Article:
The euro declined to within 0.3 percent of its lowest level in two years, before reports forecast to show industrial production shrank in France and Italy as Europe’s debt crisis undermines growth.
The 17-nation currency was 0.3 percent from a one-month low against the yen after European Union Economic and Monetary Affairs Commissioner Olli Rehn said Spain will have to take additional measures soon to meet budget targets. The dollar strengthened versus most of its 16 major peers as Asian stocks declined. The Australian and New Zealand currencies dropped after data showed growth in exports and imports slowed in China.
“The euro is going to stay quite weak, particularly against the U.S. dollar and the yen,” said Joseph Capurso, a strategist in Sydney at Commonwealth Bank of Australia, the nation’s biggest lender. “The euro zone is still in recession and it’s probably getting even deeper.”
The euro lost 0.2 percent to $1.2287 as of 6:30 a.m. in London after sliding to as low as $1.2251 yesterday, the weakest since July 2010. The shared currency fell 0.3 percent to 97.69 yen from 97.95 yesterday, when it touched 97.43, the lowest since June 5.
The dollar slid 0.1 percent to 79.50 yen. The so-called Aussie dropped 0.3 percent to $1.0173, while the New Zealand currency weakened 0.3 percent to 79.39 U.S. cents.
Industrial production in France probably dropped 1 percent in May from the previous month, when it climbed 1.5 percent, according to the median estimate in a Bloomberg News survey before Paris-based national statistics office Insee releases the report today.
A separate poll showed output in Italy may have fallen 0.6 percent in the same period after weakening 1.9 percent in April. The figures are also due today. Production in the euro area probably stalled in May after two straight months of decline, economists in another forecast before the data is reported on July 12.
European Central Bank President Mario Draghi signaled the bank may consider another interest-rate cut if the economic outlook warrants it, when he addressed lawmakers in Brussels yesterday. The ECB lowered the main refinancing rate to a record 0.75 percent and cut the deposit rate to zero on July 5.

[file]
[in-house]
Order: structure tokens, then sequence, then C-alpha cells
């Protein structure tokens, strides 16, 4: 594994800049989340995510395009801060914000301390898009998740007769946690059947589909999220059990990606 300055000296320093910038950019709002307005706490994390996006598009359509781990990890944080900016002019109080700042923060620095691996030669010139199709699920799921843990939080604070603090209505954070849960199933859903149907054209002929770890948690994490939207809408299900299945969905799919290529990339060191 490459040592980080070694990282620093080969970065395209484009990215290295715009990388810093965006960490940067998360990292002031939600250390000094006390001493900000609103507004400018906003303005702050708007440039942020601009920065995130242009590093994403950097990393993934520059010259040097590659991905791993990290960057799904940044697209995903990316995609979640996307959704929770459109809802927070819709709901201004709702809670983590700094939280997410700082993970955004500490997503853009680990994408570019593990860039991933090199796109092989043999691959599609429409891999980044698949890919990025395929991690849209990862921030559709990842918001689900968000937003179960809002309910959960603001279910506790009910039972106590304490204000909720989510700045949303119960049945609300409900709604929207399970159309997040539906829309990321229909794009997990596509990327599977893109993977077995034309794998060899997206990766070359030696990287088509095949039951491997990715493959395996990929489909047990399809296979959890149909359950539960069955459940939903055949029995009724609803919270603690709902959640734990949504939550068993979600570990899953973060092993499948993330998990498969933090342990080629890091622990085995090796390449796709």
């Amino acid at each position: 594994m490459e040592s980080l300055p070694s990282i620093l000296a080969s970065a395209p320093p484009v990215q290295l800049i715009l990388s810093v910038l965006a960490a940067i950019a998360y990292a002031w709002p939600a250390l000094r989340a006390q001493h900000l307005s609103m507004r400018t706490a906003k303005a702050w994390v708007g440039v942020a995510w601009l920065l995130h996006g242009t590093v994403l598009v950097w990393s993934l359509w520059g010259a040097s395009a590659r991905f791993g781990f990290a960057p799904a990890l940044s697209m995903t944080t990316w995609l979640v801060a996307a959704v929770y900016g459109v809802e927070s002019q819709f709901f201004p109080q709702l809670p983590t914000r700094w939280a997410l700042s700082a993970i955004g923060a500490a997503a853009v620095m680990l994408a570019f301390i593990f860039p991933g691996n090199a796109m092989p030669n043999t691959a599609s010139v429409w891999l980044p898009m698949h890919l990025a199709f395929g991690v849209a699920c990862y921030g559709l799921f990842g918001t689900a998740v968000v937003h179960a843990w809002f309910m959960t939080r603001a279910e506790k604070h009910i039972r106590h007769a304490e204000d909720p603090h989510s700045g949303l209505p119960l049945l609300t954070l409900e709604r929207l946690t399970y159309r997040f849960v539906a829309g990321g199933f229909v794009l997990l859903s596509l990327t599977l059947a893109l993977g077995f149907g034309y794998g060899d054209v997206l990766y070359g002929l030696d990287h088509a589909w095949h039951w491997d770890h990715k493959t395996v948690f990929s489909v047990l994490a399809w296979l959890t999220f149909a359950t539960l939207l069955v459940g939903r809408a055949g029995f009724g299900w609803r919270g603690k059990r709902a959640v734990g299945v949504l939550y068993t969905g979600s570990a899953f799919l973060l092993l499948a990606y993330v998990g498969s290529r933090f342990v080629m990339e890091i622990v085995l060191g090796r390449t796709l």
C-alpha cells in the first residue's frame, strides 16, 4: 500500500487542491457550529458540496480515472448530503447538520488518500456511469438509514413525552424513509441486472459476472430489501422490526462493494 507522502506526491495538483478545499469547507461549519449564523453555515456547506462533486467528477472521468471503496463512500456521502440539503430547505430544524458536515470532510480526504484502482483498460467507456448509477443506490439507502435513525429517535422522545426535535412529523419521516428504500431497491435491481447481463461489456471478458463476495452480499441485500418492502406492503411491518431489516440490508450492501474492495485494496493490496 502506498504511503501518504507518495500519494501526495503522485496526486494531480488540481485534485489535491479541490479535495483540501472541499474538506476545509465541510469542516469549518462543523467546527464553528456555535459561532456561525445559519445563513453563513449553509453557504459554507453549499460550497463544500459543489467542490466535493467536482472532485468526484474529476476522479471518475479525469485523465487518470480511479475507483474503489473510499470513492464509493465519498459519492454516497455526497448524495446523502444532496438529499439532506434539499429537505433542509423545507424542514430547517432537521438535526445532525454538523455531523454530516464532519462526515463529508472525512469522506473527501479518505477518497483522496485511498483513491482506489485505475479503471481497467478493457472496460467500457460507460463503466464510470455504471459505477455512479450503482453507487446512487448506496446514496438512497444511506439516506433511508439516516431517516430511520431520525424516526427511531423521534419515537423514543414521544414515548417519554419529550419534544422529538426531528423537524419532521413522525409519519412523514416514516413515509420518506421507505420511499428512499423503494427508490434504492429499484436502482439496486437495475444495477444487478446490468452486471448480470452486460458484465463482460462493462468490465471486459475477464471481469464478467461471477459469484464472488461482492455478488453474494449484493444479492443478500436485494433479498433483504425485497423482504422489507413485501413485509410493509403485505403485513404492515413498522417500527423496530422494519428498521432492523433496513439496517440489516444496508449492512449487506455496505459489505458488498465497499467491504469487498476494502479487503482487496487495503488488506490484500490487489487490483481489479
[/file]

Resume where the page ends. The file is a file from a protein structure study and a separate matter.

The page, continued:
The possibility of additional reductions “is going to keep downward pressure on euro,” CBA’s Capurso said. “There’s a good chance over the next few months euro could get down to the lows we saw around $1.18.” The currency touched a then four-year low of $1.1877 in June 2010, according to data compiled by Bloomberg.
Rehn said it’s “essential” that Spain meet its fiscal targets, speaking to reporters at a briefing after a meeting of euro-area finance ministers in Brussels, which included discussions on measures for the nation’s lenders adopted by heads of government at a summit last month.
Ten-year yields in Spain, which requested as much as 100 billion euros ($123 billion) of European aid last month for its banks, climbed 11 basis points to 7.06 percent yesterday.
Thirty billion euros will be lent by the end of July with the goal of eventually using the euro-area bailout fund to recapitalize banks directly instead of saddling the Spanish government with the debts, Luxembourg Prime Minister Jean-Claude Juncker said today after the finance ministers’ meeting.
The difference in the number of wagers on a decline in the euro compared with those on a gain, known as net shorts, was 146,177 in the five days ended July 3, according to figures from the Washington-based Commodity Futures Trading Commission. Traders have held net short positions in the shared currency since the period through August 30, the data show.
The euro has weakened 2.3 percent in the past month, the worst performance alongside the Swiss franc among the 10 developed-nation currencies tracked by Bloomberg Correlation-Weighted Indexes. New Zealand’s dollar was the biggest gainer, rising 3.2 percent in the same period. The Aussie advanced 2.6 percent.
The South Pacific currencies weakened after a report from the customs bureau showed China’s overseas shipments rose 11.3 percent in June from a year earlier, after increasing 15.3 percent the prior month. Imports grew by 6.3 percent, compared with a 12.7 percent gain in May.
China is Australia’s biggest trading partner and New Zealand’s second-largest export destination.
The dollar strengthened versus most of its peers as Asian stock declines boosted demand for the relative safety of the U.S. currency. The MSCI Asia Pacific Index of shares slid 0.3 percent.
The Dollar Index, which Intercontinental Exchange Inc. uses to track the greenback against the currencies of six major U.S. trading partners, gained 0.1 percent to 83.245. The gauge may climb toward 84.93 should it breach resistance at 83.55, Niall O’Connor, a New York-based technical analyst at JPMorgan Chase & Co., wrote in a note yesterday. Resistance is an area on a chart where orders to sell may be clustered.
The 84.93 level is the 76.4 percent Fibonacci retracement of the index’s decline from a high of 88.71 reached in June 2010 to a low of 72.70 in May 2011, according to data compiled by Bloomberg. The level was last seen in July 2010, the data show.